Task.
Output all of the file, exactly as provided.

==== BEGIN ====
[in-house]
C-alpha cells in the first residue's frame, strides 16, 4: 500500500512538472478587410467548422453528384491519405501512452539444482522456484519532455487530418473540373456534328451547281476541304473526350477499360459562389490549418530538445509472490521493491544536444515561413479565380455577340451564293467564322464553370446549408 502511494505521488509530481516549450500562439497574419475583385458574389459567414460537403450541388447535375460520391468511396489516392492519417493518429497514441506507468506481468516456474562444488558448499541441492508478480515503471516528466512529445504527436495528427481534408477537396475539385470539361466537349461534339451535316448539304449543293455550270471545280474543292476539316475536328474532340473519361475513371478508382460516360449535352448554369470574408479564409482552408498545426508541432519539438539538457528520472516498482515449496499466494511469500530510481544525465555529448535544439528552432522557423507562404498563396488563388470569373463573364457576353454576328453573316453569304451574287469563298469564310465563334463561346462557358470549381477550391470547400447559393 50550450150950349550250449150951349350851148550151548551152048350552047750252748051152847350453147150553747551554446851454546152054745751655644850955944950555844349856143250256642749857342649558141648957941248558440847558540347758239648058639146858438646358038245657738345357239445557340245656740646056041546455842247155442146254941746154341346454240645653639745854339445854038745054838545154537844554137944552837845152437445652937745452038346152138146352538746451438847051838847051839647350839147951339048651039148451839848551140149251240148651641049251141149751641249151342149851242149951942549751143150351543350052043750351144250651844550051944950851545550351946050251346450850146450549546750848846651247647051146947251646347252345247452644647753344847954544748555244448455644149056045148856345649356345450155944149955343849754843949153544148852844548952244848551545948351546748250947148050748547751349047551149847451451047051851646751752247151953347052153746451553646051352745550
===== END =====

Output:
[in-house]
C-alpha cells in the first residue's frame, strides 16, 4: 500500500512538472478587410467548422453528384491519405501512452539444482522456484519532455487530418473540373456534328451547281476541304473526350477499360459562389490549418530538445509472490521493491544536444515561413479565380455577340451564293467564322464553370446549408 502511494505521488509530481516549450500562439497574419475583385458574389459567414460537403450541388447535375460520391468511396489516392492519417493518429497514441506507468506481468516456474562444488558448499541441492508478480515503471516528466512529445504527436495528427481534408477537396475539385470539361466537349461534339451535316448539304449543293455550270471545280474543292476539316475536328474532340473519361475513371478508382460516360449535352448554369470574408479564409482552408498545426508541432519539438539538457528520472516498482515449496499466494511469500530510481544525465555529448535544439528552432522557423507562404498563396488563388470569373463573364457576353454576328453573316453569304451574287469563298469564310465563334463561346462557358470549381477550391470547400447559393 50550450150950349550250449150951349350851148550151548551152048350552047750252748051152847350453147150553747551554446851454546152054745751655644850955944950555844349856143250256642749857342649558141648957941248558440847558540347758239648058639146858438646358038245657738345357239445557340245656740646056041546455842247155442146254941746154341346454240645653639745854339445854038745054838545154537844554137944552837845152437445652937745452038346152138146352538746451438847051838847051839647350839147951339048651039148451839848551140149251240148651641049251141149751641249151342149851242149951942549751143150351543350052043750351144250651844550051944950851545550351946050251346450850146450549546750848846651247647051146947251646347252345247452644647753344847954544748555244448455644149056045148856345649356345450155944149955343849754843949153544148852844548952244848551545948351546748250947148050748547751349047551149847451451047051851646751752247151953347052153746451553646051352745550